The JBL Under Armour Wireless Headphones offer a powerful, bass-oriented audio experience in a snuggly, sweat-resistant design.
However, you get lots of features for your money, including a Talk Thru button that lets you hear your surroundings and a free one-year MapMyFitness subscription.
What’s in the Box?
The box contains the headphones, of course, but also an extremely sturdy carrying case that protects them more than any other case I’ve ever seen for a headset. It’s big and strong – you’d better have a decent gym bag with you if you want to stash it there every day.
A decent case isn’t a bad thing, however, and this case is high quality and will definitely protect the investment you have made in these headphones.
A micro USB charging cable is also included. There’s also the usual 3.5mm cord that lets you plug your headphones into your device’s headphone jack instead of Bluetooth – if the battery runs out (including JBL / Under Armour you can get 16 hours).
JBL Under Armour Wireless Headphones Reviews
Prices and Availability
These JBL under Armour wireless headphones cost $ 200 and are available through JBL, Under Armor, or Amazon.
The over-the-ear headphones have a rubberized border and heavily padded ear cushions that are lined with a black jersey-like material. The auricles themselves have a rounded, almost octagonal shape, and the underside of the headband is also generously padded, which makes it comfortable to wear.
The non-slip materials used, as well as the ventilated ear cups and headband, should keep you cool and dry during sweaty workouts and at the same time keep the helmet securely in place. This, combined with the noticeable but pleasant pressure of the headband, enables a very secure fit.
According to JBL, the headphones have an IPX4 rating, which means that they can handle splashing water, but cannot really withstand a lot of water pressure (like from a nozzle or spray) and must not be submerged.
In general, this is a relatively low IP rating for sports-oriented audio devices, but on-ear headphones are a little more difficult to fully waterproof. If a more waterproof option is a priority, consider an in-ear pair.
On the sidewall of the right earphone there is an on / off / pairing switch as well as plus / minus buttons for volume control and a central multifunction button that controls playback, call handling, and voice support. JBL also uses the plus / minus buttons for track navigation – hold them down for a few seconds to scroll forward or backward.
An integrated array of three microphones enables TalkThru mode – by pressing the Under Armor logo on the outer right ear cup, your music is melted and you can hear your surroundings without removing the headphones. The microphone offers average intelligibility for voice calls.
Using the Voice Memos app on an iPhone 6s, we understood every word we recorded, although there were some typical blurry Bluetooth audio artifacts. The built-in microphone for the cable provides solid clarity with added bass depth.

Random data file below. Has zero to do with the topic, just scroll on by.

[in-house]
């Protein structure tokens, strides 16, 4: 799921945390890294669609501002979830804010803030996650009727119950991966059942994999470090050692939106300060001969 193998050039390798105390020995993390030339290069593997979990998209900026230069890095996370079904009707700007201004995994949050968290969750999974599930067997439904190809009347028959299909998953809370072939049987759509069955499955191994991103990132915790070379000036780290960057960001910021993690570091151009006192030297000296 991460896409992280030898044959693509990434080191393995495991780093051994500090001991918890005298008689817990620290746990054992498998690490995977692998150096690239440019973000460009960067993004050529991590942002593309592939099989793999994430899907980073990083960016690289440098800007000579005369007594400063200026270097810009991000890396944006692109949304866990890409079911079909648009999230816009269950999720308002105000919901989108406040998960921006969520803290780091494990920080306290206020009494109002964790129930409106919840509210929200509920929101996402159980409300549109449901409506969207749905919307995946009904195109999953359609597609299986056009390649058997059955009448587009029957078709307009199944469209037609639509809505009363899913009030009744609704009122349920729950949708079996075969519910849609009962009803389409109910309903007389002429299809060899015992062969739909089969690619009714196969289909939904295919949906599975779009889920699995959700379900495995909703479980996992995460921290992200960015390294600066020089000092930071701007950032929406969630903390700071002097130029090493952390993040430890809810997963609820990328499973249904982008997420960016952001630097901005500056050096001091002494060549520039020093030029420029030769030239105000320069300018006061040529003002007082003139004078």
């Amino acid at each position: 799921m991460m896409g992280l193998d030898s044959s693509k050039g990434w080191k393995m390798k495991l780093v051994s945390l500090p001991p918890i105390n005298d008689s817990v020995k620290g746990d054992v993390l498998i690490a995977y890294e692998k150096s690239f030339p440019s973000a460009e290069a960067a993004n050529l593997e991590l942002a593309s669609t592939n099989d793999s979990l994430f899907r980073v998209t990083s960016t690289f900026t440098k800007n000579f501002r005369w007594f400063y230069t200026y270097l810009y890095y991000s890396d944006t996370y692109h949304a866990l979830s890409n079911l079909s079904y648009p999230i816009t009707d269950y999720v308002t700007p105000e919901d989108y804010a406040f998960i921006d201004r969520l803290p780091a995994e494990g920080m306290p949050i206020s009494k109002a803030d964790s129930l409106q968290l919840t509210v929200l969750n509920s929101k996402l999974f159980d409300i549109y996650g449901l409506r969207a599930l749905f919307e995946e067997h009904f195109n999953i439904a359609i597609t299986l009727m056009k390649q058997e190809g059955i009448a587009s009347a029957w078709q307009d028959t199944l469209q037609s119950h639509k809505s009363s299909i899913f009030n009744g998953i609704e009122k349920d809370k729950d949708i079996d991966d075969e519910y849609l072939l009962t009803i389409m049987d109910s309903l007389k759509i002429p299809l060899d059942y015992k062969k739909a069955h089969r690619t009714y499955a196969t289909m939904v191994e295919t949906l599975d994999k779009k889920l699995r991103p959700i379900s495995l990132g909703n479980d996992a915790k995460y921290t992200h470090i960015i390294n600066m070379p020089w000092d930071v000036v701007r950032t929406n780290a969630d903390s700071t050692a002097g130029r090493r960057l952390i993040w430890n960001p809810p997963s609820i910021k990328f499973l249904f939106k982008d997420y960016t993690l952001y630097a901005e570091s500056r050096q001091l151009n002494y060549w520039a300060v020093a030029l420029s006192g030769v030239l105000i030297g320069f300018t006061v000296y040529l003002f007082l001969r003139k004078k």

There’s also a covered 3.5mm headphone cable jack – an in-line remote and microphone cable is included. Plugging in the cable automatically turns the headset off for passive use. The supplied micro USB charging cable is connected to a covered port on the left auricle.
Together with the cables, JBL contains one of the most beautiful travel cases we have ever seen. The hard case with a zipper has a rubberized outside and an attached carabineer. The headset can be folded inside, which also has a pocket for cables.
A 12-month subscription to the Under Armor MapMyFitness app (otherwise $ 29.99), which tracks your workouts, is also included. You don’t need the app to use the headphones, and in fact, there are no MapMyFitness features built into the headphones themselves – it’s just a free subscription.
JBL estimates the battery life to be around 16 hours, but results will vary depending on the volume.
For tracks with an intense sub-bass component, such as “Silent Shout” by The Knife, the headphones deliver a powerful bass reproduction that should appeal to athletically motivated athletes thanks to the amplified bass. At higher volumes, the bass does not distort and at a more reasonable listening level, it stays quite loud.
On Jay-Z and Kanye West’s “No Church in the Wild” the bass drum loop comes with an ideal presence in the upper mids, so that his attack retains its powerful prominence in the mix. The highs are clearly raised here, as the mostly banished vinyl crackle is brought to the fore. The sub-bass synth hits that underline the beat have an almost subwoofer-like presence in the drivers, and the vocals are delivered with solid clarity and with little additional hiss despite the high mids and sculpted highs.
Orchestral tracks, like the opening scene of John Adams’ The Gospel According to The Other Mary, sound a bit enhanced by the Under Armor Sport Wireless Train – the instrumentation of the lower registers is taken to a supernatural level. It is at least offset by the fact that the high mids and highs are also pretty sculpted, but anyone looking for a sound signature precise enough for classical, jazz, or orchestral tracks will likely be disappointed with the bass approach.
Pros and Cons of the JBL Under Armor Wireless Headphones
- Powerful, bass-oriented audio performance.
- Well-fitting, sweat-resistant design.
- The IP rating isn’t as high as many exercise-oriented audio products.
JBL’s under Armour Wireless headphones offer a solid listening experience with a powerful bass depth that will appeal to those who like to train with a little extra boost in the low frequencies.